Critic Adam Gopnik concurs: "The Man Who Was Thursday is one of the hidden hinges of twentieth-century writing, the place where, before our eyes, the nonsense-fantastical tradition of Lewis Carroll and Edward Lear pivots and becomes the nightmare-fantastical tradition of Kafka and Borges. It is also, along with Chesterton's The Napoleon of Notting Hill, the nearest thing that this masterly writer wrote to a masterpiece."[6]

Debate on the novel's pessimism[edit]

Like most of Chesterton's fiction, the story is full of Christian allegory. Chesterton, a Protestant at this time (he joined the Roman Catholic Church about 15 years later), suffered from a brief bout of depression during his college days. He insisted: "The book ... was not intended to describe the real world as it was, or as I thought it was, even when my thoughts were considerably less settled than they are now. It was intended to describe the world of wild doubt and despair which the pessimists were generally describing at that date; with just a gleam of hope in some double meaning of the doubt, which even the pessimists felt in some fitful fashion".[7]

Chesterton later said that he had written this book to affirm that goodness and right were at the heart of every aspect of the world. However, the philosopher John Gray argues the story is more pessimistic than Christian:

Though some have tried to interpret The Man Who Was Thursday as a type of Christian allegory, the world it describes has more in common with the interminable labyrinth of Kafka's Castle. In the orderly Christian cosmos, in which Chesterton wanted to believe, nothing is finally tragic, still less absurd. The world is a divine comedy, the ultimate significance of which is never in doubt. In The Man Who Was Thursday, the world is illegible and may well be nonsensical. This was the nightmare he struggled, for the most part successfully, to forget. Producing a succession of wearisome polemics and mechanical paradoxes, he spent his life denying the vision that informed his greatest work.[8]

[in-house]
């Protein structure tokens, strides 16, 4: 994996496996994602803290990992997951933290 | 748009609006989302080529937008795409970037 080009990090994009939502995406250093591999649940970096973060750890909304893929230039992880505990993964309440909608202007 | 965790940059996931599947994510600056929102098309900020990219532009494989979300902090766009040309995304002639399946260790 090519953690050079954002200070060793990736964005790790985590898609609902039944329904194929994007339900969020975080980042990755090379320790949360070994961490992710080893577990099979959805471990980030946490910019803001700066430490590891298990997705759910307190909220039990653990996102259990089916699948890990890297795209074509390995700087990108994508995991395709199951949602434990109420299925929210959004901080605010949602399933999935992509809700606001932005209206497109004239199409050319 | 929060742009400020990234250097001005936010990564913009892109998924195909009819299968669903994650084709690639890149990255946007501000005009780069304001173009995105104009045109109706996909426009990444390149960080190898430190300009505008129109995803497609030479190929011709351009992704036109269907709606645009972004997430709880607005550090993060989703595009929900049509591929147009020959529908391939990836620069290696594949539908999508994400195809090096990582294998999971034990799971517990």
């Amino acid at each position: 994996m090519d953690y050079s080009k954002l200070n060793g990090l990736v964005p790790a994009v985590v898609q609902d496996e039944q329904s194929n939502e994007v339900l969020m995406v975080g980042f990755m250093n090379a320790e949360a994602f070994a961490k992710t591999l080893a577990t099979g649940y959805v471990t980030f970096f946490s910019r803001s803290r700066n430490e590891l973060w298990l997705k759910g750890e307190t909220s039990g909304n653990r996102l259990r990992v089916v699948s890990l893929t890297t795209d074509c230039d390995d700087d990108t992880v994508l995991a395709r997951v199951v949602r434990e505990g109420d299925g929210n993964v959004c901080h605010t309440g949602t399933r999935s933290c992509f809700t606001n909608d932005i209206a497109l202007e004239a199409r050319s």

Mercury Theatre adaptation[edit]

On 5 September 1938 The Mercury Theatre on the Air presented an abridged radio-play adaptation, written by Orson Welles, who was a great admirer of Chesterton. He omitted most of Chapter 14: The Six Philosophers, which contains most of the metaphysical speculation. This was almost two months before the infamous War of the Worlds broadcast.[9]

APJAC Productions musical adaptation[edit]

It was reported in January 1967 that Jerome Hellman and Arthur P. Jacobs' APJAC Productions were preparing movie projects including a musical adaptation of Chesterton's novel by Leslie Bricusse.[10] The film was not made.

BBC radio adaptations[edit]

There have been at least three adaptations broadcast by BBC radio over the years.

On Sunday 13 July 1947, the BBC broadcast a live theatrical adaptation by Cecil Chesterton and Ralph Neale, which was produced by Jan Bussell and starred Harold Scott as Thursday, Peter Bull as Sunday, Stringer Davis as Comrade Witherspoon, Arnold Diamond as Colonel du Croix, Richard Goolden as Friday, and Campbell Singer as Wednesday.[11]

In 1986 the BBC broadcast a four-part series dramatised by Peter Buckman and directed by Glyn Dearman. It featured Michael Hadley as Thursday/Gabriel Syme, Natasha Pyne as Rosamond and Edward de Souza as Wednesday/The Marquis de St. Eustache.[12]